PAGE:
Social media manipulation still prevalent

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Almost two billion people, one third of the global population, are active monthly users of Facebook. Instagram has 800 million active monthly users. Twitter has almost 330 million monthly users.  

Never before has the world reached this level of interconnectedness. Communication that used to take days, months or even years can now be done in seconds.  

Social media does have tremendous benefits. It has increased the ability of people to communicate across continents, and it helps people connect with those who they likely would have known if not have been for social media.   

However, people use social media not only as a means to communicate but as a news source.  

“As of August 2017, two-thirds (67%) of Americans report that they get at least some of their news on social media – with two-in-ten doing so often,” according to a new survey from Pew Research Center.

People often fail to account for the use of social media manipulation that is prominent on most feeds, where this news is found.   

There are two problems with social media or feed manipulation. The first is that people can choose to eliminate news organizations and see news from certain sources only. This contributes to political polarization because people are never challenged on their beliefs. Their beliefs are simply reaffirmed.  

The second problem of social media manipulation is that people’s feeds can be changed unknowingly. The complicated process of social media manipulation can be more simply understood by focusing on the role of trolls and bots in manipulating news feeds.  

Trolls are humans who comment on multiple posts and share opinions that exclusively align with their agenda. A troll’s goal is to promote their views through the use of controversial and sensationalized hashtags.

Bots, computerized social media accounts, are created to target the trolls’ hashtags and automatically post them on millions of users’ feeds.   

A troll creates a large supply of news, often presenting it in a biased way, and the bots are programmed essentially to spam users with the trolls’ contents.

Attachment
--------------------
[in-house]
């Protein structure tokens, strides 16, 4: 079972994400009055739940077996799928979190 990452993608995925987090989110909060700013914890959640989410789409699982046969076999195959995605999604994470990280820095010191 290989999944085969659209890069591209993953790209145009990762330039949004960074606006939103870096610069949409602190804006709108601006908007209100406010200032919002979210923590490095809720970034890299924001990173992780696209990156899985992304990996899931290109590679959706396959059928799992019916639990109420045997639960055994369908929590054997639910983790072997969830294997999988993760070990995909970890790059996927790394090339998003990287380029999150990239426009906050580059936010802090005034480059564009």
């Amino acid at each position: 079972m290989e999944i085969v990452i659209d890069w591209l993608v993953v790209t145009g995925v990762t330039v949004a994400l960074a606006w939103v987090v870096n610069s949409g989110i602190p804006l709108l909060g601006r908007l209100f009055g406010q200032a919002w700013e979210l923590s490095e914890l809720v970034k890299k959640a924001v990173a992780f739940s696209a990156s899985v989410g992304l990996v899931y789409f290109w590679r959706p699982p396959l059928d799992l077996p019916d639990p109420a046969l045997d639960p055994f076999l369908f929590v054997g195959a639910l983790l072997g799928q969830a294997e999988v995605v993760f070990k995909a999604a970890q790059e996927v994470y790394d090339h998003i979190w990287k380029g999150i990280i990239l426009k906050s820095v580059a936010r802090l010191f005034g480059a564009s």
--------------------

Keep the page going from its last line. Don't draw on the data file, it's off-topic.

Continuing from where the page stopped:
While some users will be shocked to find out that their news feed is changed without their knowledge, companies such as Facebook have announced that they have software to change users’ feeds.  

In January, Facebook announced that it would make changes in its content-recommendation software so that posts of family, friends and local news organizations would be prioritized. This change in software will use an algorithm to predict which posts users will like and will prioritize the posts users are expected to like by putting them on the top of a users’ news feed.

These manipulations seem like good changes to social media. However, the problem of accepting feed manipulation is that it will not always be well-intentioned companies who control news feeds. If there are organizations who want to control feeds in order to bias users toward a certain political side they can use feed control to start this process.  

Facebook has already experimented in using feed manipulation to control emotions. In 2014, Facebook tested users by controlling what posts came up on their feeds and then monitored the emotional responses by reading posts. The study found that feed manipulation could, in fact, change user’s emotions.

While this study was widely condemned, it showed that companies have the ability to participate in feed manipulation without users’ knowledge.  

This is a complicated issue because suppressing the company will take away its freedom to use the content software it prefers. However, it takes away the freedom of the users if companies hide certain posts from users without their knowledge.

There is no policy that can solve this complex issue. Users should closely examine the policies of the social media organization they use in order to know whether feed manipulation occurs and, if so, what kind is in place.  

Until a law that protects both the freedom of companies and freedom of users is established, it is left up to social media users to find information on the feed manipulation each platform is using.

Photo Courtesy of The Drum.

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